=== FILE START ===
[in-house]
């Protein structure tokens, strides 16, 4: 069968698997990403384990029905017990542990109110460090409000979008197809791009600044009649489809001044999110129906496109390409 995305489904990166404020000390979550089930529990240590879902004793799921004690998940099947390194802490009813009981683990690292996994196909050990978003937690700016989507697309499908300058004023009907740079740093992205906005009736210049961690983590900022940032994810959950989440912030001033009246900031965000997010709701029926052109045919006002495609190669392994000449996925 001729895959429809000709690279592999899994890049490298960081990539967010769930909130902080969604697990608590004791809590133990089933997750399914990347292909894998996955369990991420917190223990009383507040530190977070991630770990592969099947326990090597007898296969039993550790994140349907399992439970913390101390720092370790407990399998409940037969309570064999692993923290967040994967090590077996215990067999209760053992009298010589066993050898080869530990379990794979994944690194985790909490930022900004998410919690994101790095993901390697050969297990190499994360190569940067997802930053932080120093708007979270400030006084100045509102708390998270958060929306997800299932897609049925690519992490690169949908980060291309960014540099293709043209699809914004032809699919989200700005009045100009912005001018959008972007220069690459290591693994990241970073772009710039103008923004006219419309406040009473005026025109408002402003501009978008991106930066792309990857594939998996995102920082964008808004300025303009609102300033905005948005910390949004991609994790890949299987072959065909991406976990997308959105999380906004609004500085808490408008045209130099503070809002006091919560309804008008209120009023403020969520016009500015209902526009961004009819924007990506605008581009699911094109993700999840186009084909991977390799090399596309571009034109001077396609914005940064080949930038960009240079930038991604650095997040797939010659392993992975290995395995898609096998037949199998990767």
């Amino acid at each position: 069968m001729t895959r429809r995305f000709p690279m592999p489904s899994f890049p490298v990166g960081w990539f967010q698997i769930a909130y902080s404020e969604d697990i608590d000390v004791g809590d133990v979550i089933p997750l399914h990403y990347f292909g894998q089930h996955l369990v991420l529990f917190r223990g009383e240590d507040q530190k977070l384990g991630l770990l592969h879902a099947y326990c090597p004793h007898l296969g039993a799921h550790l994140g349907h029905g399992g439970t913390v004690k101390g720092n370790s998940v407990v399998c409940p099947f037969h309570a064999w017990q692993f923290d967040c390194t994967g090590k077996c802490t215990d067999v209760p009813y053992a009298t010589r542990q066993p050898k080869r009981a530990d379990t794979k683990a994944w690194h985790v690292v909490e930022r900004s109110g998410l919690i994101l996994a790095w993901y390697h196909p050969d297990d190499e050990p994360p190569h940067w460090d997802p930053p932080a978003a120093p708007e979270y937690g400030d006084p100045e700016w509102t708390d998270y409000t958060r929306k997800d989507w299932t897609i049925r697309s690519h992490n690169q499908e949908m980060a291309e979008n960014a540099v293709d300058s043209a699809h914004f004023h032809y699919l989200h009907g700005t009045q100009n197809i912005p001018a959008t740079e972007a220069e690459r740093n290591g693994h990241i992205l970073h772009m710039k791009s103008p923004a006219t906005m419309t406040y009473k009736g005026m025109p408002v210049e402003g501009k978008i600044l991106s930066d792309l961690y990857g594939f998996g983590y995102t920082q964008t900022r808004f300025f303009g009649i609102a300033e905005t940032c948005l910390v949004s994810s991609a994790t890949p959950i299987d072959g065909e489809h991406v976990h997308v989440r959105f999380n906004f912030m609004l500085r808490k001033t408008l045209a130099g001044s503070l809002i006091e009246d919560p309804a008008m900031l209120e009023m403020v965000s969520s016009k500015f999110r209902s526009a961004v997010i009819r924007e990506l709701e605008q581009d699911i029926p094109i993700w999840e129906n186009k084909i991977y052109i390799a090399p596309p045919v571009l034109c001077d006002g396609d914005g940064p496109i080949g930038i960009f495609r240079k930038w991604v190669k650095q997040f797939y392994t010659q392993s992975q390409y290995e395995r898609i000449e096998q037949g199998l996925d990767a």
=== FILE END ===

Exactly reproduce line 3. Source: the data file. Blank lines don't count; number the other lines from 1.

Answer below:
């Amino acid at each position: 069968m001729t895959r429809r995305f000709p690279m592999p489904s899994f890049p490298v990166g960081w990539f967010q698997i769930a909130y902080s404020e969604d697990i608590d000390v004791g809590d133990v979550i089933p997750l399914h990403y990347f292909g894998q089930h996955l369990v991420l529990f917190r223990g009383e240590d507040q530190k977070l384990g991630l770990l592969h879902a099947y326990c090597p004793h007898l296969g039993a799921h550790l994140g349907h029905g399992g439970t913390v004690k101390g720092n370790s998940v407990v399998c409940p099947f037969h309570a064999w017990q692993f923290d967040c390194t994967g090590k077996c802490t215990d067999v209760p009813y053992a009298t010589r542990q066993p050898k080869r009981a530990d379990t794979k683990a994944w690194h985790v690292v909490e930022r900004s109110g998410l919690i994101l996994a790095w993901y390697h196909p050969d297990d190499e050990p994360p190569h940067w460090d997802p930053p932080a978003a120093p708007e979270y937690g400030d006084p100045e700016w509102t708390d998270y409000t958060r929306k997800d989507w299932t897609i049925r697309s690519h992490n690169q499908e949908m980060a291309e979008n960014a540099v293709d300058s043209a699809h914004f004023h032809y699919l989200h009907g700005t009045q100009n197809i912005p001018a959008t740079e972007a220069e690459r740093n290591g693994h990241i992205l970073h772009m710039k791009s103008p923004a006219t906005m419309t406040y009473k009736g005026m025109p408002v210049e402003g501009k978008i600044l991106s930066d792309l961690y990857g594939f998996g983590y995102t920082q964008t900022r808004f300025f303009g009649i609102a300033e905005t940032c948005l910390v949004s994810s991609a994790t890949p959950i299987d072959g065909e489809h991406v976990h997308v989440r959105f999380n906004f912030m609004l500085r808490k001033t408008l045209a130099g001044s503070l809002i006091e009246d919560p309804a008008m900031l209120e009023m403020v965000s969520s016009k500015f999110r209902s526009a961004v997010i009819r924007e990506l709701e605008q581009d699911i029926p094109i993700w999840e129906n186009k084909i991977y052109i390799a090399p596309p045919v571009l034109c001077d006002g396609d914005g940064p496109i080949g930038i960009f495609r240079k930038w991604v190669k650095q997040f797939y392994t010659q392993s992975q390409y290995e395995r898609i000449e096998q037949g199998l996925d990767a």